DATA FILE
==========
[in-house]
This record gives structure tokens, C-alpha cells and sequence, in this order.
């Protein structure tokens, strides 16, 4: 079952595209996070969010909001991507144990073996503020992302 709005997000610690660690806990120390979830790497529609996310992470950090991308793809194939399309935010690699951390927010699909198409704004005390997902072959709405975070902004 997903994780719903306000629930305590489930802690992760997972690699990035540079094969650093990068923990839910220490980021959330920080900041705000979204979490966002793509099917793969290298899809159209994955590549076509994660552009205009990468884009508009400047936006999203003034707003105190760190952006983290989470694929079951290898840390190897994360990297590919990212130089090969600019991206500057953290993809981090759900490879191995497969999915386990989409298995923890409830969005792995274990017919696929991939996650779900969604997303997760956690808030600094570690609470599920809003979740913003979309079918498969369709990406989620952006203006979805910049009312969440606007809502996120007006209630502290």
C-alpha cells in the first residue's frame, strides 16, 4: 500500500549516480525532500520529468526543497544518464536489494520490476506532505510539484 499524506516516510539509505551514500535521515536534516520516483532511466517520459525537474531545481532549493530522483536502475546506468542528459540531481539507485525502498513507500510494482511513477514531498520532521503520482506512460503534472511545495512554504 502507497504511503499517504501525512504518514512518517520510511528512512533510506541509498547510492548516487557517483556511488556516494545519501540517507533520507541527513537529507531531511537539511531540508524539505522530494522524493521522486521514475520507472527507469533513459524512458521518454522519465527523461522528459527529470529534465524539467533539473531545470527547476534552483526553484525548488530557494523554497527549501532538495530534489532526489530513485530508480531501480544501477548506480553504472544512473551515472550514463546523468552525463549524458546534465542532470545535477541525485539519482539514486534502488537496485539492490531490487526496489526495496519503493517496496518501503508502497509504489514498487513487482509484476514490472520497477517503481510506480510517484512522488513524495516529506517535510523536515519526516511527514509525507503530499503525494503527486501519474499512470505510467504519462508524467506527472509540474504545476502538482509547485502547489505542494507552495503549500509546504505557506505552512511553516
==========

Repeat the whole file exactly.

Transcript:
[in-house]
This record gives structure tokens, C-alpha cells and sequence, in this order.
């Protein structure tokens, strides 16, 4: 079952595209996070969010909001991507144990073996503020992302 709005997000610690660690806990120390979830790497529609996310992470950090991308793809194939399309935010690699951390927010699909198409704004005390997902072959709405975070902004 997903994780719903306000629930305590489930802690992760997972690699990035540079094969650093990068923990839910220490980021959330920080900041705000979204979490966002793509099917793969290298899809159209994955590549076509994660552009205009990468884009508009400047936006999203003034707003105190760190952006983290989470694929079951290898840390190897994360990297590919990212130089090969600019991206500057953290993809981090759900490879191995497969999915386990989409298995923890409830969005792995274990017919696929991939996650779900969604997303997760956690808030600094570690609470599920809003979740913003979309079918498969369709990406989620952006203006979805910049009312969440606007809502996120007006209630502290």
C-alpha cells in the first residue's frame, strides 16, 4: 500500500549516480525532500520529468526543497544518464536489494520490476506532505510539484 499524506516516510539509505551514500535521515536534516520516483532511466517520459525537474531545481532549493530522483536502475546506468542528459540531481539507485525502498513507500510494482511513477514531498520532521503520482506512460503534472511545495512554504 502507497504511503499517504501525512504518514512518517520510511528512512533510506541509498547510492548516487557517483556511488556516494545519501540517507533520507541527513537529507531531511537539511531540508524539505522530494522524493521522486521514475520507472527507469533513459524512458521518454522519465527523461522528459527529470529534465524539467533539473531545470527547476534552483526553484525548488530557494523554497527549501532538495530534489532526489530513485530508480531501480544501477548506480553504472544512473551515472550514463546523468552525463549524458546534465542532470545535477541525485539519482539514486534502488537496485539492490531490487526496489526495496519503493517496496518501503508502497509504489514498487513487482509484476514490472520497477517503481510506480510517484512522488513524495516529506517535510523536515519526516511527514509525507503530499503525494503527486501519474499512470505510467504519462508524467506527472509540474504545476502538482509547485502547489505542494507552495503549500509546504505557506505552512511553516